Chris BishopBy Chris Bishop|August 22, 2022|3 Minutes|In Editor's Desk

Editor’s Desk

When the going gets cruel – entrepreneurs get going.

Next weekend  Sunday, August 28 to be precise  thousands of African entrepreneurs will leave all that is dear and comfortable to them to slog through one of the continent's cruelest and most grueling challenges.

It is fair to say the word cruel comes up quite a lot when people talk about the world famous South African Comrades Marathon. It is a bone-jarring run across 89 kms of KwaZulu Natal from Pietermaritzburg to the seaside city of Durban.

It was an idea born in war. Legend has it that a bunch of South African soldiers sat round a flickering fire   in Italy near the end of World War Two and decided if they survived it all the would stage a race as gruelling and harsh  as the conflict they had just survived.

More than 23,000 runners – many of them entrepreneurs – will take to the road on Sunday. The fit runners – who train all year –  complete the tough road run in about 12 hours.

“Those who started training last week will be in trouble!” the veterans joke every year.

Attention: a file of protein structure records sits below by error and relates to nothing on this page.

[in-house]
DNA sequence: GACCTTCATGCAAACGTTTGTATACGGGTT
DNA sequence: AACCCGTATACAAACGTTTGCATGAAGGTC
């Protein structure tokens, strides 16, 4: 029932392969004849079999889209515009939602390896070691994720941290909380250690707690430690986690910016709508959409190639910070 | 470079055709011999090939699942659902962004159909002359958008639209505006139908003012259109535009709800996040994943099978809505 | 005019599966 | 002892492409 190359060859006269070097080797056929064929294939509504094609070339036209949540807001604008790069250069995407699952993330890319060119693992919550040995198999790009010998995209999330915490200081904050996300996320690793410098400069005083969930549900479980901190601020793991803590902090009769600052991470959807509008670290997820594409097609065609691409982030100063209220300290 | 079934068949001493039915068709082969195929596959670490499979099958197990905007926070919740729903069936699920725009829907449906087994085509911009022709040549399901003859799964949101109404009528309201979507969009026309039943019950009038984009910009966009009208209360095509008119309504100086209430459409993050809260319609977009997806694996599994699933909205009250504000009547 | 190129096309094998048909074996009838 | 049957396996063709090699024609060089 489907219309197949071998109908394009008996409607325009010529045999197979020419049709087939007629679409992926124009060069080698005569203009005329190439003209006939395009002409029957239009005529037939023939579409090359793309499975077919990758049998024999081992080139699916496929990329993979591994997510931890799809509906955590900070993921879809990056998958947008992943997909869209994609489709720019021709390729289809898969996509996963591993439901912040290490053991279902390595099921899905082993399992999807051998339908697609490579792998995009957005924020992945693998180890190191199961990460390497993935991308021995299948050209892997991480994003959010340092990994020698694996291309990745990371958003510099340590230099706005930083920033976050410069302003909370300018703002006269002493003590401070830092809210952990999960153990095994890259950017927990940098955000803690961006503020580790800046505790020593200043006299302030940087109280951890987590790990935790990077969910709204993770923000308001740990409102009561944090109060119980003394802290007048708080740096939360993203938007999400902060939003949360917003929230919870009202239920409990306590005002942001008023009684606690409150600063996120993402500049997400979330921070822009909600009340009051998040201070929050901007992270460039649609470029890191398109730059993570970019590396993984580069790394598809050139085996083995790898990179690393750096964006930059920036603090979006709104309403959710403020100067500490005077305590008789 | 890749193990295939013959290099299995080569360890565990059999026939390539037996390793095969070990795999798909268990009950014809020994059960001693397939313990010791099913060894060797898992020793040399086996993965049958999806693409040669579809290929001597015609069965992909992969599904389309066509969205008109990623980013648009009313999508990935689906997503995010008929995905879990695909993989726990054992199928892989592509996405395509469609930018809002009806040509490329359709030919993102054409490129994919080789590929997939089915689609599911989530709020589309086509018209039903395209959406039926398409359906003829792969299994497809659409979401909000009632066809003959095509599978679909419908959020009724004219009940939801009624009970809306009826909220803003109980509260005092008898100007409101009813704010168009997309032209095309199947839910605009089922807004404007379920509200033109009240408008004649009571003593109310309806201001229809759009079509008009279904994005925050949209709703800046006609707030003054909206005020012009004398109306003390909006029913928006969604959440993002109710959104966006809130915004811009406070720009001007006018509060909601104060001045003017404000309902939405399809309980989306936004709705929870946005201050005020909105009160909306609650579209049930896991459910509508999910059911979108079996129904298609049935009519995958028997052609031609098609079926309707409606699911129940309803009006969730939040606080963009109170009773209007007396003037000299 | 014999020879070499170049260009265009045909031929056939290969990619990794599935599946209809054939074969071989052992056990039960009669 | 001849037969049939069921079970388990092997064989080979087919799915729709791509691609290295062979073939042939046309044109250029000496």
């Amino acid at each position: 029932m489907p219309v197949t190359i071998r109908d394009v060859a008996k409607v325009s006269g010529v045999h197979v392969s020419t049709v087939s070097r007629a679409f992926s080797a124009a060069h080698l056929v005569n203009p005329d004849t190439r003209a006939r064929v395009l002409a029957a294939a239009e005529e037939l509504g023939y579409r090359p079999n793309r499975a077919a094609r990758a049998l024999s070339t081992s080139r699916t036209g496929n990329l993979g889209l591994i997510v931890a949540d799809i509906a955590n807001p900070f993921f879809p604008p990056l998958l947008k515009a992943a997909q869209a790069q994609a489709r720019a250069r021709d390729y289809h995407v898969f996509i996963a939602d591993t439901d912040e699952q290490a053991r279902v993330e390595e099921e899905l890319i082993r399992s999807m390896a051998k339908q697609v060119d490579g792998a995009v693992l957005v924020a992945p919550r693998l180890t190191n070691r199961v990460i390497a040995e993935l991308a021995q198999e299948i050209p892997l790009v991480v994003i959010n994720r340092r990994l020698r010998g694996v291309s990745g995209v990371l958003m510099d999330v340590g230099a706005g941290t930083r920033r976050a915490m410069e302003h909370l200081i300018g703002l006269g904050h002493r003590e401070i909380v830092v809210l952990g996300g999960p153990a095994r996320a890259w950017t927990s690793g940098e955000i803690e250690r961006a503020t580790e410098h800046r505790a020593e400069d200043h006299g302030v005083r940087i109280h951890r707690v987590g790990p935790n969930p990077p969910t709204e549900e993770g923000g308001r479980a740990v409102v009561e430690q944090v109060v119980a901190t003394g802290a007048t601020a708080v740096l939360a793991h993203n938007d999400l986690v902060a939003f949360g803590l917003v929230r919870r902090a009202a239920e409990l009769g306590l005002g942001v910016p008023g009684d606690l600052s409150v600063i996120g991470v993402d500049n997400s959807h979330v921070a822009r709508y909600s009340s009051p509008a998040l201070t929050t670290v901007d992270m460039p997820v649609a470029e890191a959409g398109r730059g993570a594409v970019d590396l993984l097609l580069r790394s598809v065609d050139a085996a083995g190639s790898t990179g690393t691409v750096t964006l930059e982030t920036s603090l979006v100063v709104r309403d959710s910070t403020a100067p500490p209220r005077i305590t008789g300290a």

Medics line the route; as the light fades thousands of runners on legs that gave up the ghost miles back wobble, or crawl over the line. Sadly, many runners don’t make it- at least seven have died at the roadside. As I said, cruel.

One of the entrepreneurs who will be at the forefront of Sunday’s race will be Themba Baloyi – an investor in Africa who made his name with the idea to start up Discovery Insure. This will be his 15th marathon.

Now there are runners, serious runners – then there is Themba Baloyi !. I spoke him at the weekend for Billionaire Tomorrow and he said with a straight face that he has just completed 1694 days of running up to six kilometres-a-day!

To us non-runners that’s four-and-half years!

Baloyi told me he once booked into a hotel in London – ahead of a flight out of Heathrow –  so he could shower after his run before getting onto the plane.

Me? Never really been a road runner. I spent so many years tearing around the streets as a reporter as well as the tennis court, squash court, football pitch and cricket wicket that I thought that was enough for a lifetime.

Yet I take my hat off to all the entrepreneurs like Themba Baloyi who will pound their way through the pain barrier on the road to Durban this weekend. Surely, the discipline and determination required to be a successful entrepreneur prepared to run their heart out.